A miscarriage is the loss of a fetus before the 20th week (140 days) of pregnancy. The medical term for a miscarriage is spontaneous abortion, but “spontaneous” is the key word here because the condition is not an abortion in the common definition of the term.
According to the March of the Dimes, as many as 50 percents of all pregnancies end in miscarriage, most often before a woman misses a menstrual period or even knows she is pregnant. About 15 to 25 percent of recognized pregnancies will end in a miscarriage. Probably, more than 80 percent of miscarriages occur within the first three months of pregnancy. Miscarriages are less likely to occur after 20 weeks (140 days) gestation; these are termed late miscarriages.
What are the major causes of Miscarriage?
Most miscarriages happen when the unborn baby (in the belly of a mother) has fatal genetic problems. Usually, these problems are unrelated to the mother.
Other causes of miscarriage include:
- Medical conditions in the mother, such as thyroid or diabetes disease
- Hormone problems
- Immune system responses
- Physical problems in the mother
- Uterine abnormalities
A woman has a highest chance of miscarriage if she:
- Is over age 35
- Has certain diseases, such as thyroid or diabetes problems
- Has had three or more miscarriages
Sometimes a miscarriage happens because there is a weakness of the cervix, called an incompetent cervix, which cannot hold the pregnancy. From an incompetent a miscarriage cervix usually occurs in the second trimester.
There are usually several symptoms before a miscarriage caused by cervical insufficiency. A woman may feel sudden pressure, her “water” may break, & tissue from the fetus & placenta may be expelled without much pain. An incompetent cervix can be treated usually with a “circling” stitch in the cervix in the next pregnancy, usually around 12 weeks. The stitch holds the cervix closed even it is pulled out around the time of delivery. The stitch may also be placed until if there has not been a previous miscarriage if cervical insufficiency is discovered early enough before a miscarriage does occur.
How is a Miscarriage Diagnosed & Treated?
Your health care provider will perform a pelvic exam, an ultrasound test & bloodwork to confirm a miscarriage. If the miscarriage is complete & the uterus is empty, then no further treatment is usually required. Occasionally, the uterus is not completely emptied, so a dilation & curettage (D&C) procedure is performed. During this procedure, the cervix is dilated & any remaining fetal or placental tissue is gently removed from the uterus. As an alternative to the D&C, certain medications can be given to cause the body to expel the contents in the uterus. This option may be more ideal in someone who wants to avoid surgery & whose condition is otherwise stable.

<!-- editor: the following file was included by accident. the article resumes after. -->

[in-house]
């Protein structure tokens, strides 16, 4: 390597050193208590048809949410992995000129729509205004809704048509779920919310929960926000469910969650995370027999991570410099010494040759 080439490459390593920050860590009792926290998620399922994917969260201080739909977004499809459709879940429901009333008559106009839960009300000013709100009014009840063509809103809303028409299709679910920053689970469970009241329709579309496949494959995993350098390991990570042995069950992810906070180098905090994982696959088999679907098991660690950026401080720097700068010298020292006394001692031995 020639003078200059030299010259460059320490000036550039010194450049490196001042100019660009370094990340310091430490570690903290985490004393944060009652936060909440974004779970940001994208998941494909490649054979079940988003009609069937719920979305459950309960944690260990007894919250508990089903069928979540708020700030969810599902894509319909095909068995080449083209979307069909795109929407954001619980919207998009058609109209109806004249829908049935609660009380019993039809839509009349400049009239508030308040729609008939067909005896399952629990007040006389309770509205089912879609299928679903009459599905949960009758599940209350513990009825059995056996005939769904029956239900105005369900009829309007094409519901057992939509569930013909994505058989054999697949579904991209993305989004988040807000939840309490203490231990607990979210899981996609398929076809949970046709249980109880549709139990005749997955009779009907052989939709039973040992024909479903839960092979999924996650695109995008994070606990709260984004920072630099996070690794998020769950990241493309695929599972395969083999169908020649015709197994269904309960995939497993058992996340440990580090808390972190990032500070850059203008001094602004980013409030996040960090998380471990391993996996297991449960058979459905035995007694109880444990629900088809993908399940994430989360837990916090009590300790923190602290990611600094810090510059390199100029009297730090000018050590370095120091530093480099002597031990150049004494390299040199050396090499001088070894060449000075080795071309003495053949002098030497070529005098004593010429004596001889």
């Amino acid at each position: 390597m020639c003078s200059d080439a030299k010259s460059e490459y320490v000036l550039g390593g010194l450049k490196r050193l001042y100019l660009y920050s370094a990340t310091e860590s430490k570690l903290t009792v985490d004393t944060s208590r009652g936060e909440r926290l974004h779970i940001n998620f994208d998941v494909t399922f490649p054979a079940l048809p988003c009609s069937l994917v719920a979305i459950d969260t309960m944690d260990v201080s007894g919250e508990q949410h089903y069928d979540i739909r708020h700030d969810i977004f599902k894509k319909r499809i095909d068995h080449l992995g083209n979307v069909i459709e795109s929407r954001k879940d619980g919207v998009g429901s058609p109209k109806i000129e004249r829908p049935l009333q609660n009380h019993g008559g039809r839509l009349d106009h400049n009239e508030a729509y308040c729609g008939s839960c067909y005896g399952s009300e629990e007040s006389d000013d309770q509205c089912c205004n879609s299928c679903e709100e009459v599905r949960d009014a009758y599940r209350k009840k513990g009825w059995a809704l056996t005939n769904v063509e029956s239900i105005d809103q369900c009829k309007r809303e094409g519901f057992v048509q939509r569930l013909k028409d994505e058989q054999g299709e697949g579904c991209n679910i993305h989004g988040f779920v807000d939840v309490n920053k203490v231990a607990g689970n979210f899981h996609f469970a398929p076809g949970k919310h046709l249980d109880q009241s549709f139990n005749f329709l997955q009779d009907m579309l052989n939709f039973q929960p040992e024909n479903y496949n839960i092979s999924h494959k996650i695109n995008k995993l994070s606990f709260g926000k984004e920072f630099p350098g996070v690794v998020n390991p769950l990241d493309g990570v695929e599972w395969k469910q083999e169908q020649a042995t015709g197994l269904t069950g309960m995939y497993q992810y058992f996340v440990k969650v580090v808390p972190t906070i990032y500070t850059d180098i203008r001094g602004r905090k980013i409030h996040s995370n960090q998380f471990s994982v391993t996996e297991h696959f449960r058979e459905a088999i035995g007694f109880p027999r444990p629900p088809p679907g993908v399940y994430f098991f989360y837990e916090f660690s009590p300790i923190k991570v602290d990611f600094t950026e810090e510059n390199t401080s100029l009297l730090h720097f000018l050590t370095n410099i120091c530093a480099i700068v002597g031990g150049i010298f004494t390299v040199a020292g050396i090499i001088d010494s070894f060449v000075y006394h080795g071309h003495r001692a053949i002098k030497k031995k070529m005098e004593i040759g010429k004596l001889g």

Blood work to determine the amount of the pregnancy hormone (hCG) is checked to monitor the progress of the miscarriage. When the bleeding stops, usually you will be able to continue the normal activities. If the cervix is dilated, you may be diagnosed with an incompetent cervix & a procedure to close the cervix (called cerclage) may be performed if the pregnancy is still viable. If your blood type is Rh-negative, then your doctor may give you a blood product called Rh immune globulin (Rhogam). This prevents you from the developing of antibodies that could harm your baby as well as any of your future pregnancies.
Genetic tests, Blood tests, or medication may be necessary if a woman has more than two miscarriages in a row (called recurrent miscarriage). Some diagnostic procedures used to evaluate the reason of the repeated miscarriage include pelvic ultrasound, hysterosalpingogram (an X-ray of the uterus & fallopian tubes), & hysteroscopy (a test in which the doctor views the inside of the uterus with a thin, telescope-like device inserted through the vagina & cervix).
How can I know if I had a Miscarriage?
Bleeding & mild discomfort are common symptoms after a miscarriage. If you have heavy bleeding with fever, chills, or pain, contact your health care provider right away. These may be signs of an infection.
After how much time, I can try again?
Discuss the timing of your next pregnancy (after miscarriage) with your health care provider. Some health care providers recommend waiting a certain amount of time (from one menstrual cycle to 3 months) before trying to conceive again. To prevent another miscarriage, your health care provider may recommend treatment with progesterone, a hormone needed for implantation & early support of a pregnancy in the uterus.
Taking time to heal both physically & emotionally after a miscarriage is important. Above all, don’t blame yourself for the miscarriage. Counseling is available to help you for cope with your loss. Pregnancy loses support groups may also be a valuable resource to you & your partner.
Can a Miscarriage be Prevented?
Usually, a miscarriage cannot be prevented & often occurring because the pregnancy is not normal. If a specific problem is identified with testing, then treatment options may be available.